Back in the pre-internet era there was an old adage that went "Never pick a fight with somebody who buys ink by the barrel." In other words, think twice about taking on someone who can reach millions of people through the reach of magazines or newspapers. That might have included screenwriters, as well. Take the case of Walter Bernstein, a prolific television writer in the early days of the medium. Bernstein was one of the high profile victims of Sen. Joseph McCarthy's anti-communist witch hunts which, through the notorious House Un-American Activities Committee (HUAC). The committee was ostensibly searching for "Fifth Columnists" who were secretly in league with the Soviet Union and plotting to undermine the American way of life. McCarthy and his cronies convinced a wide swath of the American public that Hollywood was a nest of covert commies and would point to films and TV series that were alleged to be sympathetic with the communist doctrine. Conveniently forgotten was the fact that the U.S. government had implored the major studios to make such films after our enemy, Josef Stalin, was betrayed his ally Adolf Hitler, who launched a massive invasion of the Soviet Union. Immediately Stalin found himself now a crucial member of the Allies. It was a relationship of convenience for both sides. Stalin depended on the war in the West to occupy the majority of Hitler's forces, which would otherwise have been able to to capture his entire nation. For America, Britain and the other allied nations, Stalin and his tremendous military resources managed to keep Hitler bogged down in Soviet territory, sustaining huge losses in what became the Fuhrer's greatest military blunder. Hollywood studios were called upon to start cranking out propaganda films disguised as popular entertainment that would paint Stalin and the Soviets in a benign and heroic manner. The studios cooperated in the spirit of patriotism. Ironically, as soon as Nazi Germany was defeated and Stalin became a villain again, these same studios were chastised in some quarters for being pro-communist- and the "proof" was the very film that the U.S. government had implored the studios to make. McCarthy, a far-right zealot, shot to international fame with his hearings before HUAC at which suspected subversives were compelled to testify at. The deal such individuals were offered was simple: rat out suspected fellow subversives or incur the wrath of the inquisitors. Many people did betray their friends and colleagues but others, such as Walter Bernstein, refused to do so. In return they found themselves blacklisted in the entertainment industry. Legally the government could not demand that such people be denied a living but from a practical standpoint, pressure was put on TV networks and studios so that the top brass "voluntarily" decided not to employ these individuals. In the end, McCarthy's hearings unveiled no real communist threat but he did succeed in ruining the lives of plenty of left-wing artists, writers, directors and academics before being publicly humiliated himself.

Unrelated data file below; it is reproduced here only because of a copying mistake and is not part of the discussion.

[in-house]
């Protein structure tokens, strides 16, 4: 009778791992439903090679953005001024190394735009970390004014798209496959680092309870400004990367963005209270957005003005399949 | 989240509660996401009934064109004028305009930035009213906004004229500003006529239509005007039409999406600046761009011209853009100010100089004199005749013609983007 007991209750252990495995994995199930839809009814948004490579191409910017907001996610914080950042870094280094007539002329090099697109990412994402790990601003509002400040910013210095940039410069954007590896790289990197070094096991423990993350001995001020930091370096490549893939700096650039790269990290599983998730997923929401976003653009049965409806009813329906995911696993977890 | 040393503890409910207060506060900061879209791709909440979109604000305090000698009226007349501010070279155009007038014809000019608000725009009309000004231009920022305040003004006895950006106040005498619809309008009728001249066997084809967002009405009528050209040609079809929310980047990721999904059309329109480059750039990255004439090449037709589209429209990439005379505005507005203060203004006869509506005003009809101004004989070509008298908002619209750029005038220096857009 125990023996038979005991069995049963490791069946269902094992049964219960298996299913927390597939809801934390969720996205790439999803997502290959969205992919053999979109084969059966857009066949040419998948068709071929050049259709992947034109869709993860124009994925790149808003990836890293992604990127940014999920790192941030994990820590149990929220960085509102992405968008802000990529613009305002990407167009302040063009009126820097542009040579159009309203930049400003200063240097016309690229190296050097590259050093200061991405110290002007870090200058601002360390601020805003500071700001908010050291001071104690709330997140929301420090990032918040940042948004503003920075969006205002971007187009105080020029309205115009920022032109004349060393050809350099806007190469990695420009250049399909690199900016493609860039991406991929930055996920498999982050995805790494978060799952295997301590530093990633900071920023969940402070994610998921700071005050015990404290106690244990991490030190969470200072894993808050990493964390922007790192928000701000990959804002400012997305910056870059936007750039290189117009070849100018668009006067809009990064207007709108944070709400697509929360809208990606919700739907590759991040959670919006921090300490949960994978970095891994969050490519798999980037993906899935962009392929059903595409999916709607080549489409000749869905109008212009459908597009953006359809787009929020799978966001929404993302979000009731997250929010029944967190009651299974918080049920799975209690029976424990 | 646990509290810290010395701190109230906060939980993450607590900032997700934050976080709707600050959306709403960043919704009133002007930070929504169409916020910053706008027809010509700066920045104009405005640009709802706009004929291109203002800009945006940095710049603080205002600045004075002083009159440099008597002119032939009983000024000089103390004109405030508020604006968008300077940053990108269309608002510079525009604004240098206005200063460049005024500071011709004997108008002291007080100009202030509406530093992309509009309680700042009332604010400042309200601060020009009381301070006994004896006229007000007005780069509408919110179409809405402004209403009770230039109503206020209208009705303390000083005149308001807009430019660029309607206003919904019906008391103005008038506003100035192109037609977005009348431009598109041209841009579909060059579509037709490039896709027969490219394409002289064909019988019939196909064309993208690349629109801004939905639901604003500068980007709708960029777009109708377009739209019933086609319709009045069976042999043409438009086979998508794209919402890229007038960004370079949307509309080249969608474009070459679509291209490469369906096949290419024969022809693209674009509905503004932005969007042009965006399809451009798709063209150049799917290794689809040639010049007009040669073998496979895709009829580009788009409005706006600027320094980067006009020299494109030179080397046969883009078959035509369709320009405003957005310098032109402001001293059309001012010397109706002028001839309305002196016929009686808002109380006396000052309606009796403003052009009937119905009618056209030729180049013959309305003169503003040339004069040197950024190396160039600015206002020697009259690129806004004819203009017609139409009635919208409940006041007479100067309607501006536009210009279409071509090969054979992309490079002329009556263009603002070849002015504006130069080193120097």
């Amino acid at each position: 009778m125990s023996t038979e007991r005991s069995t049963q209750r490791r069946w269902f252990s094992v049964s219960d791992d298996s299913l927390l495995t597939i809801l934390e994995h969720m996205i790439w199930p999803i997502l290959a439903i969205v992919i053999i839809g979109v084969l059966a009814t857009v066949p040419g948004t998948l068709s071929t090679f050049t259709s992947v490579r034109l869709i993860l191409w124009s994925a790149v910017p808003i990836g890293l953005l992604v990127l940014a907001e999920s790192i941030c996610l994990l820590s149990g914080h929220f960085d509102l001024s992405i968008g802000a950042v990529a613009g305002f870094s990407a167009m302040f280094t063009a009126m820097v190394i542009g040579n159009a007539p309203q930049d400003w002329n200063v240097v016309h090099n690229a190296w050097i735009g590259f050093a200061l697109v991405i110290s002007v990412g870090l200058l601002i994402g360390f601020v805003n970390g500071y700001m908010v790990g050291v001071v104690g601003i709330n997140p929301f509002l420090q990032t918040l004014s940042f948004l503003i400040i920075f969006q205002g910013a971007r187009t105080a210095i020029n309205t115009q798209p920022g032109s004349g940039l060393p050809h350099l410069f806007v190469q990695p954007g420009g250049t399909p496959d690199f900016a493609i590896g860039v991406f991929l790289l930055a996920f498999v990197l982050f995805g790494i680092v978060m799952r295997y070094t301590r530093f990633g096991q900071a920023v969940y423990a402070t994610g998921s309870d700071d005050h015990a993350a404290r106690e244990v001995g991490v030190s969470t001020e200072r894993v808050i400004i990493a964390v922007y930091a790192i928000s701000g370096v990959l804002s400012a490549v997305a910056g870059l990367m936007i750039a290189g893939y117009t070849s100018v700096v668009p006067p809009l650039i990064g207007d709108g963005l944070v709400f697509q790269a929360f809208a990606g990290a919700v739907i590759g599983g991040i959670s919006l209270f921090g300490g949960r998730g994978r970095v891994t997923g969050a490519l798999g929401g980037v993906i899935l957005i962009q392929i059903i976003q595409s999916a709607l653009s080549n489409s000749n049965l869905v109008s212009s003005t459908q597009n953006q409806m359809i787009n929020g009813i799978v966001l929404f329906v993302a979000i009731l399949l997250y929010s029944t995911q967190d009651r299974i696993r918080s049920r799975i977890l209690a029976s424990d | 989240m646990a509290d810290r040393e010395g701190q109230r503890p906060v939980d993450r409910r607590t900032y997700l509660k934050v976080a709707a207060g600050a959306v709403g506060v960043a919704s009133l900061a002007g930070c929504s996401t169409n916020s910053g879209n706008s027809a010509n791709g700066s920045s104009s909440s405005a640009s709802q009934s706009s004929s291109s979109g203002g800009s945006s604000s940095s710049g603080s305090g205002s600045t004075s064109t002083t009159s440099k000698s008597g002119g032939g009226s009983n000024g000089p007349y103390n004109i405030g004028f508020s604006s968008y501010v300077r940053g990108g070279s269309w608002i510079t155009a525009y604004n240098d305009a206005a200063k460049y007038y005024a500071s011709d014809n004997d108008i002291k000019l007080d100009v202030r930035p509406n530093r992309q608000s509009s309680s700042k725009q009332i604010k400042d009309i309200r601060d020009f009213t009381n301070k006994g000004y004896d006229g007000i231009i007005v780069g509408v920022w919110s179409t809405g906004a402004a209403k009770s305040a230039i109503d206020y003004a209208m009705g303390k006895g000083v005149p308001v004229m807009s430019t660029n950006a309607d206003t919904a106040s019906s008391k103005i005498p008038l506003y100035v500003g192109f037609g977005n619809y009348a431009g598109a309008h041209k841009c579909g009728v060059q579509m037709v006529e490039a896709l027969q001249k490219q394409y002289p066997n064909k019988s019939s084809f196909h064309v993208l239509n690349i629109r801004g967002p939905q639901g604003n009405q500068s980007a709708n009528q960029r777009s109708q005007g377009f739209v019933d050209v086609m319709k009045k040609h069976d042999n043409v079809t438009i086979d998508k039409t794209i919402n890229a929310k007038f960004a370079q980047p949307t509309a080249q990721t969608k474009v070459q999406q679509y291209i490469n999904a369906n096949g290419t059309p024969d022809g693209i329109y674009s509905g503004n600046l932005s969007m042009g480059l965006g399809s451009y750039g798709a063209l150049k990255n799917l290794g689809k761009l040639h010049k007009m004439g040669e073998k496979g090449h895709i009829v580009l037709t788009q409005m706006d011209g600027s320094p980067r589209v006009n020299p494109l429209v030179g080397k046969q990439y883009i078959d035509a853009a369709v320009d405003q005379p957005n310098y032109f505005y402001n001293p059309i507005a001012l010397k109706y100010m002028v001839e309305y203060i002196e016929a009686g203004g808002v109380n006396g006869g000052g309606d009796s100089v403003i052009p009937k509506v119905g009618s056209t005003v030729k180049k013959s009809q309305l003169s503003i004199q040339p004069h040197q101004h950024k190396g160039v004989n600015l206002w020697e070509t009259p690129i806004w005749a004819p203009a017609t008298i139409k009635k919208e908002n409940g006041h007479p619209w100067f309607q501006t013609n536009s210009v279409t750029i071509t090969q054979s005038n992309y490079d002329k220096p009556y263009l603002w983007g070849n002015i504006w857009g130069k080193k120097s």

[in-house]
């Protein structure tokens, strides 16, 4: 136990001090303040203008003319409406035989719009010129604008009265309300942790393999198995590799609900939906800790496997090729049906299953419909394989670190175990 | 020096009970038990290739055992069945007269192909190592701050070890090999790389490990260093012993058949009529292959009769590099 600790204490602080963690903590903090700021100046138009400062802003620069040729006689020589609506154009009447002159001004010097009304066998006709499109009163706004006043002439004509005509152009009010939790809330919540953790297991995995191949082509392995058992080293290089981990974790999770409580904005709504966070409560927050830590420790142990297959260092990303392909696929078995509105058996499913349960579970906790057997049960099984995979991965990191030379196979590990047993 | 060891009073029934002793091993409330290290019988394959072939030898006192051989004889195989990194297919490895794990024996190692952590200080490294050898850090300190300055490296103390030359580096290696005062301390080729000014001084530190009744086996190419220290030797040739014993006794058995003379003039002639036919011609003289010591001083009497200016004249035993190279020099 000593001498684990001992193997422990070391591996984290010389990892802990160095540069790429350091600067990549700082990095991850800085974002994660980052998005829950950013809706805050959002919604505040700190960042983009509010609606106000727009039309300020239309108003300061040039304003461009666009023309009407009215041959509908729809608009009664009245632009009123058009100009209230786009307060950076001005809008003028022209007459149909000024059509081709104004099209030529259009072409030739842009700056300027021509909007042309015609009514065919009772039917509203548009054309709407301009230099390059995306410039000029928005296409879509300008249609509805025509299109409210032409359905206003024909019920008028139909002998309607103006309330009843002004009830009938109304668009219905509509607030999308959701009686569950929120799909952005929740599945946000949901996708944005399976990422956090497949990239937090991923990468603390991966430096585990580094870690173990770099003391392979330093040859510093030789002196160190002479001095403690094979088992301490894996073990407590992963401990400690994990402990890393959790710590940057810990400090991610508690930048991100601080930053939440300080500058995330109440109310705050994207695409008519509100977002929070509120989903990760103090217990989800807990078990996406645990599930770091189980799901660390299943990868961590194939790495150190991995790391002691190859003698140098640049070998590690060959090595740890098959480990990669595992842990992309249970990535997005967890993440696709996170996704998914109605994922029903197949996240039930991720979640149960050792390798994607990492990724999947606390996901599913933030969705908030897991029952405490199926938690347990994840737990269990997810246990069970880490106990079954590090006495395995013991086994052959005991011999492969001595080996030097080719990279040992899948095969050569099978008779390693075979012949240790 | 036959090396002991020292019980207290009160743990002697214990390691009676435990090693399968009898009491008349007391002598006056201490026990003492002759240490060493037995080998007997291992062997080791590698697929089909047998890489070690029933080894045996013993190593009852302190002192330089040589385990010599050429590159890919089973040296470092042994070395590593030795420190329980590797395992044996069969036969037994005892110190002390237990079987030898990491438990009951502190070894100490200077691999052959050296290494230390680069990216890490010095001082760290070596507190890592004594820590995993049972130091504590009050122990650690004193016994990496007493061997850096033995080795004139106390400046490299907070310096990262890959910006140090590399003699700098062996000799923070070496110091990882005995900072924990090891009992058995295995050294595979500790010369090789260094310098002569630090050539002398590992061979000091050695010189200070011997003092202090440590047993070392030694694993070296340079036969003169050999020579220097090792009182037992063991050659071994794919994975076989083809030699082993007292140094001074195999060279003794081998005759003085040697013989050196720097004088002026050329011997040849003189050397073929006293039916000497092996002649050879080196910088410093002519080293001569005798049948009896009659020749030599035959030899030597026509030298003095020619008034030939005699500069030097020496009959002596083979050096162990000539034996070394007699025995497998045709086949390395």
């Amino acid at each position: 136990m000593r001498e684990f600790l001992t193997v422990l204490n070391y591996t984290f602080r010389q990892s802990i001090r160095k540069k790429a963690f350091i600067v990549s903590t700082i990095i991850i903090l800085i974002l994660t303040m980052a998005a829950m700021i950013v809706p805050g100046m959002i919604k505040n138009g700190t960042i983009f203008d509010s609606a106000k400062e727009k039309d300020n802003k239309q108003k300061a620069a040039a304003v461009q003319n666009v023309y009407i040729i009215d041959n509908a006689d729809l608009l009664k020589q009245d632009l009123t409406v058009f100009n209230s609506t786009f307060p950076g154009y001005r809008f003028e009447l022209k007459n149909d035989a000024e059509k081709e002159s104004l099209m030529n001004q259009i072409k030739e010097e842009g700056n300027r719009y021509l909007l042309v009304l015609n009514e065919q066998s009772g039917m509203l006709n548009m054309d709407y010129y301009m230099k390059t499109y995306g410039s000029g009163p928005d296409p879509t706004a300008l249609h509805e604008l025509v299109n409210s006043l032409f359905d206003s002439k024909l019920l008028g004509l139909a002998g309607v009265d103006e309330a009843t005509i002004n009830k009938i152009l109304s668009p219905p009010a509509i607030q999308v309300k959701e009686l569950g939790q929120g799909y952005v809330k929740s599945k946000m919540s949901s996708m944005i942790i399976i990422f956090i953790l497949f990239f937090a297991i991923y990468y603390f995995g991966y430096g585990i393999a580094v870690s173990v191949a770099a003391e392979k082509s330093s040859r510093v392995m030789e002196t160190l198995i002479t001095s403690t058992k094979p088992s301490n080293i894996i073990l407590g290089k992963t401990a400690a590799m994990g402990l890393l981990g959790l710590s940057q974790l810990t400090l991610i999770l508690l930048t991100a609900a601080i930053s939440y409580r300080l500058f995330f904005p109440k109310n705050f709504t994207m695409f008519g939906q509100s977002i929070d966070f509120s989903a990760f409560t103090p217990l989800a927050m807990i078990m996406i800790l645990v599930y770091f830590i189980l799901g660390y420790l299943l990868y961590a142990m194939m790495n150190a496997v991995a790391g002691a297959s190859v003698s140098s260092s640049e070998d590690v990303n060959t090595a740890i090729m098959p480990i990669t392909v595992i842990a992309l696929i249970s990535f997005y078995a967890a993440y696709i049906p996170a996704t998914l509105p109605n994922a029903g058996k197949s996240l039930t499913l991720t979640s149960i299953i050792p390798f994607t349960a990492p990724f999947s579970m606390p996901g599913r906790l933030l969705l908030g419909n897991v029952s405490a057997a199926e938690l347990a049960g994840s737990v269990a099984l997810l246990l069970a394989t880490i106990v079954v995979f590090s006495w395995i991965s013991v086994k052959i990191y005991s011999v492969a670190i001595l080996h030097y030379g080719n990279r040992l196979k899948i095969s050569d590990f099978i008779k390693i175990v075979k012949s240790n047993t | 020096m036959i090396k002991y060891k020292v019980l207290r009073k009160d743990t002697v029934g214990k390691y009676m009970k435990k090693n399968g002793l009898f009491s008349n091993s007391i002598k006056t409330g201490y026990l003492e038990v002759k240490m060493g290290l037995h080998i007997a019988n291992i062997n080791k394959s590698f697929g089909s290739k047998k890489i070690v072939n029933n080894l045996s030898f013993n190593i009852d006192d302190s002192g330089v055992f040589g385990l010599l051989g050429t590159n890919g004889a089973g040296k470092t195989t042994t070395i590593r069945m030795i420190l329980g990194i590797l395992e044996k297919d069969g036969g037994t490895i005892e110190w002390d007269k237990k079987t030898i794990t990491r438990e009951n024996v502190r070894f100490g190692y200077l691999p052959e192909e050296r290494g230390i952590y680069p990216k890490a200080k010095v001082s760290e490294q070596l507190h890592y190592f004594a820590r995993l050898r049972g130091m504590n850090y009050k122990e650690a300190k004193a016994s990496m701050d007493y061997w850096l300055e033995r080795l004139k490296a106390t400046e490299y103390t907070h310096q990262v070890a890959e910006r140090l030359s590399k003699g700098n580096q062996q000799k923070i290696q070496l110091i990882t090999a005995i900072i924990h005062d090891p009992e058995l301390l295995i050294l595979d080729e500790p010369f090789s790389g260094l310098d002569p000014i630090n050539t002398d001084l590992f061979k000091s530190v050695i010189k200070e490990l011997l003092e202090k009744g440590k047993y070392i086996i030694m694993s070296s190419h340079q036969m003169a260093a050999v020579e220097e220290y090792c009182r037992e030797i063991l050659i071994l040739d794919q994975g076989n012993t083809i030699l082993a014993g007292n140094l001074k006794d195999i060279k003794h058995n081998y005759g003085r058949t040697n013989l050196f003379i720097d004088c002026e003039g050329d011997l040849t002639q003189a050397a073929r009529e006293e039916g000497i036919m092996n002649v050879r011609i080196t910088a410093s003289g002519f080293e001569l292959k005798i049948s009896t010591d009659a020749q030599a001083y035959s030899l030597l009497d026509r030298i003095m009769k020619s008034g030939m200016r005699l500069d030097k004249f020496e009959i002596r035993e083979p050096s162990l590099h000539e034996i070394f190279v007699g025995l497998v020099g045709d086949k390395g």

By the late 1950s, Bernstein was gainfully employed again and was writing for film and TV productions (his credits include the screenplay for "Fail Safe"). In 1976, Bernstein wrote the screenplay for the devastatingly effective Martin Ritt-directed film "The Front", which explored how blacklisted writers had to endure the humiliation of employing "fronts" (i.e non-writers) to sell scripts to studios and networks, ostensibly as their own work. The real writers were denied decent paychecks and screen credit. Bernstein's long memory of those dark days of disgraceful American political policies extended to another film, "The House on Carroll Street", made in 1988. This production was somewhat less political and concentrated more on the aspect of being a thriller, which is probably what attracted the involvement of Peter Yates, who directed such high profile action films as "Robbery", "Bullitt" and "The Deep". The story centers on Emily (Kelly McGillis), a vivacious young woman living in New York City who is strong-willed and independent. She is also a "career girl", to coin a quaint phrase of the time, and holds a prestigious position as photo editor for Life magazine. However, her leftist views place her in the cross-hairs of HUAC and she is called to testify before the committee. When she refuses to cooperate and "name names" of friends and colleagues who might be communists, she is fired after her employer receives pressure from government agents. To make ends meet she makes a measly salary by reading novels to a rich old woman, Miss Venable (Jessica Tandy). While at Venable's house, she notices some strange goings-on in a house across the garden. A group of German men are having intense discussions and acting in a rather suspicious manner. Emily goes into Nancy Drew mode and eavesdrops on them but can't quite figure out what they are talking about. She later meets a young man who was at the meeting and strikes up a friendship with him. However, his behavior only increases her concerns. He is extremely nervous and informs her that there are some dastardly things being planned but he won't reveal what. Emily begins to secretly follow him and discovers that other people are doing the same. Who are they- and why does she feel increasingly threatened herself? Meanwhile, Salwen (Mandy Patinkin), a hard-nosed big wig on the HUAC committee, is ordering increased pressure on Emily to cooperate. The FBI sends a team of agents to routinely harass her and subject her to humiliating searches of her home. One of the agents, Cochran (Jeff Daniels), takes sympathy on her and the two strike up an awkward friendship that later turns into a love affair that could threaten Cochran's career.